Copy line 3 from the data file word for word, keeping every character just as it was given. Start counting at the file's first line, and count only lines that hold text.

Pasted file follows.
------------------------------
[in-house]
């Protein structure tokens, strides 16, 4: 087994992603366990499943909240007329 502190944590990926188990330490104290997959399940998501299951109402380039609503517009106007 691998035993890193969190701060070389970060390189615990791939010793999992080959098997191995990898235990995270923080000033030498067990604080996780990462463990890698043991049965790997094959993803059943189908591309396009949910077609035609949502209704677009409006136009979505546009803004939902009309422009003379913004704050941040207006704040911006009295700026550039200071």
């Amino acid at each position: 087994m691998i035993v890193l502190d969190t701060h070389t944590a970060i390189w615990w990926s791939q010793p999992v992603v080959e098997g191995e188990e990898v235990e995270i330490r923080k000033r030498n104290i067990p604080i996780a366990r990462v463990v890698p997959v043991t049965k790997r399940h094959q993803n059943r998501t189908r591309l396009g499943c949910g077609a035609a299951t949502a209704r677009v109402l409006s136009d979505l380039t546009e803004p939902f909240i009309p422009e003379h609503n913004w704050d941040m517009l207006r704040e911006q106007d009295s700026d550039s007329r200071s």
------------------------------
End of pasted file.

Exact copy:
């Amino acid at each position: 087994m691998i035993v890193l502190d969190t701060h070389t944590a970060i390189w615990w990926s791939q010793p999992v992603v080959e098997g191995e188990e990898v235990e995270i330490r923080k000033r030498n104290i067990p604080i996780a366990r990462v463990v890698p997959v043991t049965k790997r399940h094959q993803n059943r998501t189908r591309l396009g499943c949910g077609a035609a299951t949502a209704r677009v109402l409006s136009d979505l380039t546009e803004p939902f909240i009309p422009e003379h609503n913004w704050d941040m517009l207006r704040e911006q106007d009295s700026d550039s007329r200071s």